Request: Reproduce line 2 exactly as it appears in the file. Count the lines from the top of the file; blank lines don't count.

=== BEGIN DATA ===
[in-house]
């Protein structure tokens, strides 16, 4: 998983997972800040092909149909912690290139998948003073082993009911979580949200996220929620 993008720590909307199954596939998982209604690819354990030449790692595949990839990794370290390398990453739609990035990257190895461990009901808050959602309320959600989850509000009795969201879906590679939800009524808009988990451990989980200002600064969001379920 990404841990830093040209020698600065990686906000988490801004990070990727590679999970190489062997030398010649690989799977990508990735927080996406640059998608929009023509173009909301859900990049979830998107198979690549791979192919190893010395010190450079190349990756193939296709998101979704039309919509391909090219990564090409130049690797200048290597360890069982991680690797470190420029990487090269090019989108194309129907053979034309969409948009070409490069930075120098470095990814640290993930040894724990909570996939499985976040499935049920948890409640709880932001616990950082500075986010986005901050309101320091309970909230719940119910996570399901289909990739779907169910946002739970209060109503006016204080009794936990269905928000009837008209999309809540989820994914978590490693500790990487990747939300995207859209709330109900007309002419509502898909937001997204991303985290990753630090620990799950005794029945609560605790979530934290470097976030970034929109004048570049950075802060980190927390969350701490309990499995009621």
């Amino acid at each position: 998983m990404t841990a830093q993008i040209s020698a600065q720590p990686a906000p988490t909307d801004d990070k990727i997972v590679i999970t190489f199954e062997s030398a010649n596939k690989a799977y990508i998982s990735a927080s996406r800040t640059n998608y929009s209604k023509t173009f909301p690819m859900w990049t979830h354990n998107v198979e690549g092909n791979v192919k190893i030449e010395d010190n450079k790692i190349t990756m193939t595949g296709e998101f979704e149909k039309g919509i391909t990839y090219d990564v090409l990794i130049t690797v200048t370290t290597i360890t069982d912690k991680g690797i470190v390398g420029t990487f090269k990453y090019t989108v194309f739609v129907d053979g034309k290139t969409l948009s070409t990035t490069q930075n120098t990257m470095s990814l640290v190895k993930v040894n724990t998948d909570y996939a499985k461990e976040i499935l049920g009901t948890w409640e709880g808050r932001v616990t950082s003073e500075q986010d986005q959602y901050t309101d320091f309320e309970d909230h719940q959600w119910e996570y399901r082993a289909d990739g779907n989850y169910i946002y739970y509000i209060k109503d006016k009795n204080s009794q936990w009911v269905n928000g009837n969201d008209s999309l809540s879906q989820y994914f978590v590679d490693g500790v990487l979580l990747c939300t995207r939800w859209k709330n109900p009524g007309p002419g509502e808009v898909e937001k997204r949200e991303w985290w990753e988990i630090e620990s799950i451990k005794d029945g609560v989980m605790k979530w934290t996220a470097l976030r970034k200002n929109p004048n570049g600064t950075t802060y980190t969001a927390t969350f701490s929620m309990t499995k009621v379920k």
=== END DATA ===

């Protein structure tokens, strides 16, 4: 998983997972800040092909149909912690290139998948003073082993009911979580949200996220929620 993008720590909307199954596939998982209604690819354990030449790692595949990839990794370290390398990453739609990035990257190895461990009901808050959602309320959600989850509000009795969201879906590679939800009524808009988990451990989980200002600064969001379920 990404841990830093040209020698600065990686906000988490801004990070990727590679999970190489062997030398010649690989799977990508990735927080996406640059998608929009023509173009909301859900990049979830998107198979690549791979192919190893010395010190450079190349990756193939296709998101979704039309919509391909090219990564090409130049690797200048290597360890069982991680690797470190420029990487090269090019989108194309129907053979034309969409948009070409490069930075120098470095990814640290993930040894724990909570996939499985976040499935049920948890409640709880932001616990950082500075986010986005901050309101320091309970909230719940119910996570399901289909990739779907169910946002739970209060109503006016204080009794936990269905928000009837008209999309809540989820994914978590490693500790990487990747939300995207859209709330109900007309002419509502898909937001997204991303985290990753630090620990799950005794029945609560605790979530934290470097976030970034929109004048570049950075802060980190927390969350701490309990499995009621």